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Philosophy and Power in the Graeco-Roman WorldEssays in Honour of Miriam Griffin$
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Gillian Clark and Tessa Rajak

Print publication date: 2002

Print ISBN-13: 9780198299905

Published to Oxford Scholarship Online: January 2010

DOI: 10.1093/acprof:oso/9780198299905.001.0001

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Women, Power, and Philosophy at Rome and Beyond Barbara Levick

Women, Power, and Philosophy at Rome and Beyond Barbara Levick

(p.133) Women, Power, and Philosophy at Rome and Beyond Barbara Levick
Philosophy and Power in the Graeco-Roman World

Barbara Levick

Oxford University Press

This chapter challenges those claims of philosophy to change the powerful and empower the powerless. It argues that philosophy failed half the human race. It raises the possibility that philosophy was thought to be too exalted, or too disruptive, for study by anyone except the elite male. On the other hand, it questions whether it was in any way truly subversive or made people reassess the system in which they lived; whether its effect was ever more than patchy; whether philosophy ever caused anyone to act differently, and whether it ever told anyone what to do. The chapter surveys the effect of philosophy on Greek and Roman women — who were excluded both from the high ground of intellectual debate and from official power — and finds among women perhaps one philosopher, but no historians. Some women got some education, some were even described as philosophers, but overall, ‘ancient philosophy and philosophers failed women’.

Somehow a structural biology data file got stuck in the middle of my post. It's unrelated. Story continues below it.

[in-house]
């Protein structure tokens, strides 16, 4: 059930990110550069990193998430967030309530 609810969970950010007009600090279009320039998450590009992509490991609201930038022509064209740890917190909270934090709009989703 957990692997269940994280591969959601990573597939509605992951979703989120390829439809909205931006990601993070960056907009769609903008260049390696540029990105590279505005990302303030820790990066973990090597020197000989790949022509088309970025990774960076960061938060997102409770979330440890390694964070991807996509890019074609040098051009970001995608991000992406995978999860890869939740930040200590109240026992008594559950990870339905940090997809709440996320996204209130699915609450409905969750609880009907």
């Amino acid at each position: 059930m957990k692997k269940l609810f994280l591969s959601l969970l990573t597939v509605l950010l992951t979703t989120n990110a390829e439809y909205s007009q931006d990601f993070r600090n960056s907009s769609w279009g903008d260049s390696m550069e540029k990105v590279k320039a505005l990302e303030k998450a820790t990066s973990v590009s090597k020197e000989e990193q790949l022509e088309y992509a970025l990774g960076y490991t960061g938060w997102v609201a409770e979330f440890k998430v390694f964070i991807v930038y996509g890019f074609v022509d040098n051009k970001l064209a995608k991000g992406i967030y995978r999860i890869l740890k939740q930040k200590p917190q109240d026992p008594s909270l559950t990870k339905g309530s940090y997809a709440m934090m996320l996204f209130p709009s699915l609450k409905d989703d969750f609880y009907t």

Keywords:   Greek women, Roman women, ancient philosophy, philosophers

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